Research tips: How to determine credible information on the Web

There is a wealth of information available on the Web. Through the click of the mouse or push of a button, tremendous amounts of information materializes right in front of you on the screen. The Internet and the World Wide Web have truly revolutionized the way students approach academic research, but there are both positive and negative effects of the ease and availability of information that is listed online.

While the amount of content available online is not an issue, what is an issue is the quality of the content. With all the benefits the Internet offers in terms of accessibility to knowledge, there is a downside; pretty much anyone can put information on a Web page and there is no guarantee for accuracy. Here are a few tips to help understand how to evaluate Web pages when doing research:

Is there an author listed?

It is always important, especially when doing academic research, to look at the author. Is there an author listed? If not, this is typically not a good academic source to use. Random text on a website with no author listed is not credible proof to offer information. If there is a name, look through the information and see if any expertise, titles or references to other academic work is included on the Web page. Always check to see if the person is qualified to publish the information (either formally or informally). Most credible Web pages for research list an author, their bio and/or credentials and give additional information.

Nature of the website

When evaluating Web pages for research it is of value to always immediately look at the URL of the page. Is it a .edu, .gov, .com, .mil, .net or .org? It is important to know what kind of domain the site is listed with because this may give some insight as to whether the source is reliable or not. Most .edu, .gov and .mil sites are official sites and are generally good resources of information. With .com, .org, and .net, this can be questionable. While one does not have to immediately rule out a page located in one of the latter domains, it does need to be looked at a bit more carefully.

For instance you don’t want to select a commercial site that reads like an ad (no matter how great it sounds, it is biased!) nor do you want one which promotes propaganda of some sort.  For credible research it is best to choose neutral pieces, or if not neutral, cite credible references to back up the information given. These kinds of sources give your research more credibility. Above all, learn how to separate and distinguish commercial websites from information ones, this will prove the most value for a research project.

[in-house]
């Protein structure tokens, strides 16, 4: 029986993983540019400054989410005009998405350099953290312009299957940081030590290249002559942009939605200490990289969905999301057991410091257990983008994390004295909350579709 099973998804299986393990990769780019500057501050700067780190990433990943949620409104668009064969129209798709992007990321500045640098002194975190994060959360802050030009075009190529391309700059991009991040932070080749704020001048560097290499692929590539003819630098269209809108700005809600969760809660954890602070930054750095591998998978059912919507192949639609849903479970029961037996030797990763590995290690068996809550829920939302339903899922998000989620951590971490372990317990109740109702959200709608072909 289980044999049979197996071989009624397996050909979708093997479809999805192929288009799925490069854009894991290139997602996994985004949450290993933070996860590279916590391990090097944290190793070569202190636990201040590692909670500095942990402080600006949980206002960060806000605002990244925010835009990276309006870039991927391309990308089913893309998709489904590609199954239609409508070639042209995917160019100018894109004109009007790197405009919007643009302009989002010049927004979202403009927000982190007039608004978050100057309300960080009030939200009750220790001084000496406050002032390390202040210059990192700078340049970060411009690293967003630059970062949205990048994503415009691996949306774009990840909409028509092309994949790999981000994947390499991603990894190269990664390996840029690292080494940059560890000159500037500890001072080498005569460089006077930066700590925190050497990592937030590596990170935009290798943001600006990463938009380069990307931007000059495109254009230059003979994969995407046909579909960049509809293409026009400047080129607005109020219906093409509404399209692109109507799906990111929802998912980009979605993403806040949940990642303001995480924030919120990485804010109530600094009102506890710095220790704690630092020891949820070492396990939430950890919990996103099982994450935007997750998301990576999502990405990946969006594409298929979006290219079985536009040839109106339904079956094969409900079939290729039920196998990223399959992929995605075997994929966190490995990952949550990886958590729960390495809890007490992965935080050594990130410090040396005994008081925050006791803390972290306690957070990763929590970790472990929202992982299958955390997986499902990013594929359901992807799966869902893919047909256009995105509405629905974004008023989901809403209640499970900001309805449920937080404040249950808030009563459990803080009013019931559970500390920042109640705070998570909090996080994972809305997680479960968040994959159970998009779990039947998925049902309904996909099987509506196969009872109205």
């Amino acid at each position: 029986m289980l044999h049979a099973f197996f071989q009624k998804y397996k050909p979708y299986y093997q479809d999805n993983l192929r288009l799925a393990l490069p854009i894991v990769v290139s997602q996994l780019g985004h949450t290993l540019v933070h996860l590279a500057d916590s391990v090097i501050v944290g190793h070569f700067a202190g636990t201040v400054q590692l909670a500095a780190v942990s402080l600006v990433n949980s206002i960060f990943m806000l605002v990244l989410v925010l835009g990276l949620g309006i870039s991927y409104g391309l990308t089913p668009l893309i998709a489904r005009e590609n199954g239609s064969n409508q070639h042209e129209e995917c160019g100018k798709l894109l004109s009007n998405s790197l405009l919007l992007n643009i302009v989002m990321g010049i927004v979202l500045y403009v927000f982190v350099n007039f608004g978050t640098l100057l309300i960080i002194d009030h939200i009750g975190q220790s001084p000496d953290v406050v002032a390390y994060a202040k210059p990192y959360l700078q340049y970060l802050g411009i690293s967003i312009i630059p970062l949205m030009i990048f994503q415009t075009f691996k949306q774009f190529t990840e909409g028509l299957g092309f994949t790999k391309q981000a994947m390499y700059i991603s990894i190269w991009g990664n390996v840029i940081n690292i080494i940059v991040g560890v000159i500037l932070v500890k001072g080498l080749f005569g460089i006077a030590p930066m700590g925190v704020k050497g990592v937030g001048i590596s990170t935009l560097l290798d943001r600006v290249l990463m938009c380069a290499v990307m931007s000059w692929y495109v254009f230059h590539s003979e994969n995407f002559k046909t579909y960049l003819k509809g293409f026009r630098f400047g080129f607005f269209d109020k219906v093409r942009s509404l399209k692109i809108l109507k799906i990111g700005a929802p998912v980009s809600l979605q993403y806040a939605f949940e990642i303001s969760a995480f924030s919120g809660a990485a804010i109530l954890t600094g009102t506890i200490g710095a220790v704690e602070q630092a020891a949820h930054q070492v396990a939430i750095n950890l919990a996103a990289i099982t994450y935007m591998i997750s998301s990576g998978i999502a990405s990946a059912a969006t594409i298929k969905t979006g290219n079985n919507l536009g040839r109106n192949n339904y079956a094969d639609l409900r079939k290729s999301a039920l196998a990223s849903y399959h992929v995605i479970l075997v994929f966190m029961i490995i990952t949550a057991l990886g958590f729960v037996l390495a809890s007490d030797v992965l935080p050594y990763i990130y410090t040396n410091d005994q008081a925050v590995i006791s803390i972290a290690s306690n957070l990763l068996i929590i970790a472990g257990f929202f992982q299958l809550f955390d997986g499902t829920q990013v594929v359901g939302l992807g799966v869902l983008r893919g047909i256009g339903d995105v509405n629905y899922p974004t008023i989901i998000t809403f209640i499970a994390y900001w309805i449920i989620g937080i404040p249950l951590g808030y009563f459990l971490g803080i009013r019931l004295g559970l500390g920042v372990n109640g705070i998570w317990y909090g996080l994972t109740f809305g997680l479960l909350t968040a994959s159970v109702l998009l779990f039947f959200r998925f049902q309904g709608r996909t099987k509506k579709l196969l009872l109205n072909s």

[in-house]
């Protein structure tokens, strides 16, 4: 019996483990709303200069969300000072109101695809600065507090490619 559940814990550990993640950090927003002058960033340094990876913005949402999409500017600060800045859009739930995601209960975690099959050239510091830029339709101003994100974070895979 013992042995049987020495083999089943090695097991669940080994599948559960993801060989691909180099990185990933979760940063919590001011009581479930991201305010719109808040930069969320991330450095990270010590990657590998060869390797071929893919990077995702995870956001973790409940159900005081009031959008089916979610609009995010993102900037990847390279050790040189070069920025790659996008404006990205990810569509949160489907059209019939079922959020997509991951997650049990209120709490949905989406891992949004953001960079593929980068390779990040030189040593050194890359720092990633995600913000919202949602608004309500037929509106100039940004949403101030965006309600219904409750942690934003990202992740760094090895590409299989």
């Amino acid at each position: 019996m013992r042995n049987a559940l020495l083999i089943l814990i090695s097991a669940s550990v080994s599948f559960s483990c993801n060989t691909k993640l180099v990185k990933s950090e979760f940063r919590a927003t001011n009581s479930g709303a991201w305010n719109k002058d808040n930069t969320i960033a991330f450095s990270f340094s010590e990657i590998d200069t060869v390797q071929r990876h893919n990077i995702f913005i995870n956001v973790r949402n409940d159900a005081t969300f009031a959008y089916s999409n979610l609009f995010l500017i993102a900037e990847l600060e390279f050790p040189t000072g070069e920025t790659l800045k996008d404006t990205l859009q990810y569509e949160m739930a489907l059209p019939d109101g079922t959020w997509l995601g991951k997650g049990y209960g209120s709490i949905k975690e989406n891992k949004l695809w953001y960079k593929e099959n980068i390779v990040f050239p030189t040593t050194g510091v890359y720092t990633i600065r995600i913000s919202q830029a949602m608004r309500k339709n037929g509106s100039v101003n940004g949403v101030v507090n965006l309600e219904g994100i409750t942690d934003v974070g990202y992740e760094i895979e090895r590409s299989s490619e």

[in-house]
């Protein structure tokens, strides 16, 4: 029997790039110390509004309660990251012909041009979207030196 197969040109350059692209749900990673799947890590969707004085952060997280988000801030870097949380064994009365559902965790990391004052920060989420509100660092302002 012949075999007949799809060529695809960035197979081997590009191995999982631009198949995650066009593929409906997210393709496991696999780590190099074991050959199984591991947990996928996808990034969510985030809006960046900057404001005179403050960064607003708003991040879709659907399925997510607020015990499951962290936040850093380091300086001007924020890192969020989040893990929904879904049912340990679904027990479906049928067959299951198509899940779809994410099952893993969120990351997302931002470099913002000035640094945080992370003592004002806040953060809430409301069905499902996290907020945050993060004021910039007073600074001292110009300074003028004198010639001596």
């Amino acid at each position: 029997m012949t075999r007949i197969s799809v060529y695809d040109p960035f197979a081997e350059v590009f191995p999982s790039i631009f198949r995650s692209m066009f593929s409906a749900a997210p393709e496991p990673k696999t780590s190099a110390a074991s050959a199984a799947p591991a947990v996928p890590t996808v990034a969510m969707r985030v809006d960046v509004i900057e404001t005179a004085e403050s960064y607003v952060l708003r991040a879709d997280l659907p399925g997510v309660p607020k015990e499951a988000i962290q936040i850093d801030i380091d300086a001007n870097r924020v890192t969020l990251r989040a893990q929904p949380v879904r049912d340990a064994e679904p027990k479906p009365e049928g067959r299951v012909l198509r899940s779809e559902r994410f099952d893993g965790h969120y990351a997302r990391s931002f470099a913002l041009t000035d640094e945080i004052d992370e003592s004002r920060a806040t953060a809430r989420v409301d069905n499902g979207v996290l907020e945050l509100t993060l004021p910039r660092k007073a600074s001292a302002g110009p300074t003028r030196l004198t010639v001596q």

Updates on Web page

It is also of value to see if the website is current or outdated. Most Web pages have a “last updated” notation somewhere on the page, and if the page has not been updated in 10 years, this is not a good site to use in most instances, albeit this may depend on the topic. The reason it is not a good idea to use an outdated site is that statistics change, theories evolve and modernize and technology most definitely progresses. Finding Web pages that have fresh content with the most up to date trends, statistics and data are often more valuable.

Differentiate opinion from fact

Since anyone can put up a Web page, it is of utmost importance to learn how to segregate opinion from fact. People, by nature, love to offer their opinions and they may or may not have a clear objective approach in doing so. There is nothing wrong with this, but it could impact the quality of your research which will need to depend on proven factual details, and not necessarily theories that do not have any other basis to support them. Most professors will discard this type of reference unless there are quality sources linked to it.

Doing research on the Web is a convenient option to have, however it does not come without some problems. The key to successful research is to learn how to differentiate the credible pages from the non-credible ones and then a list of quality references can be created to derive information from and complete the research project.